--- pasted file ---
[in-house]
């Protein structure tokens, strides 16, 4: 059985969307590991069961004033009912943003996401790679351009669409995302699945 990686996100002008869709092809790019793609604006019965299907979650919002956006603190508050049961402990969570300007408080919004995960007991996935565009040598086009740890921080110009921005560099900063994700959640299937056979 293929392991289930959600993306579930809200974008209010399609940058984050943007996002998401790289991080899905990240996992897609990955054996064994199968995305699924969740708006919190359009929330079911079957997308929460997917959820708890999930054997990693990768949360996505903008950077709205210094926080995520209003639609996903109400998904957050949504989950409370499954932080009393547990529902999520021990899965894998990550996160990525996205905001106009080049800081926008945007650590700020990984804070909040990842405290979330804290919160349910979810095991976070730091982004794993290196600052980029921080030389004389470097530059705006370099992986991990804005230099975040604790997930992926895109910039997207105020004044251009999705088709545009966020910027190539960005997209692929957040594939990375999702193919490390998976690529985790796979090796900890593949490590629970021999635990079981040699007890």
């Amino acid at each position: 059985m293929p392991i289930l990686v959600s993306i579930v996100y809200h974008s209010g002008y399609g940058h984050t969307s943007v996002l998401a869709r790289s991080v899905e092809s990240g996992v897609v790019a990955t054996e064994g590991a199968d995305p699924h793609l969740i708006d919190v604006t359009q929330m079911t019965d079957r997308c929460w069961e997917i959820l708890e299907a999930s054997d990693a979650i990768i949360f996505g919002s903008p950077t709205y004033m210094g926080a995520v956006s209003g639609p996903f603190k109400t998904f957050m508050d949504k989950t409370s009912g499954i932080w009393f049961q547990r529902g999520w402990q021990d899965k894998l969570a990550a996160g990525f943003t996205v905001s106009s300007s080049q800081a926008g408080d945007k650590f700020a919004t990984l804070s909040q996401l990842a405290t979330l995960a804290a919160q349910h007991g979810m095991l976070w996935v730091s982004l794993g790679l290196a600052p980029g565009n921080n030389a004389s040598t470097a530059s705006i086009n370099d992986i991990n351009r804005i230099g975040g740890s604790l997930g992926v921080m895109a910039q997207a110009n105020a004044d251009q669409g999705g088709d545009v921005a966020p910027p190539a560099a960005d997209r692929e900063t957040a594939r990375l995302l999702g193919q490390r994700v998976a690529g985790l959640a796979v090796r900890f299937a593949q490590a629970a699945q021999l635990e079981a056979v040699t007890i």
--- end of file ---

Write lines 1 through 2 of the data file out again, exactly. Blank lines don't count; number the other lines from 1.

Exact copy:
[in-house]
């Protein structure tokens, strides 16, 4: 059985969307590991069961004033009912943003996401790679351009669409995302699945 990686996100002008869709092809790019793609604006019965299907979650919002956006603190508050049961402990969570300007408080919004995960007991996935565009040598086009740890921080110009921005560099900063994700959640299937056979 293929392991289930959600993306579930809200974008209010399609940058984050943007996002998401790289991080899905990240996992897609990955054996064994199968995305699924969740708006919190359009929330079911079957997308929460997917959820708890999930054997990693990768949360996505903008950077709205210094926080995520209003639609996903109400998904957050949504989950409370499954932080009393547990529902999520021990899965894998990550996160990525996205905001106009080049800081926008945007650590700020990984804070909040990842405290979330804290919160349910979810095991976070730091982004794993290196600052980029921080030389004389470097530059705006370099992986991990804005230099975040604790997930992926895109910039997207105020004044251009999705088709545009966020910027190539960005997209692929957040594939990375999702193919490390998976690529985790796979090796900890593949490590629970021999635990079981040699007890």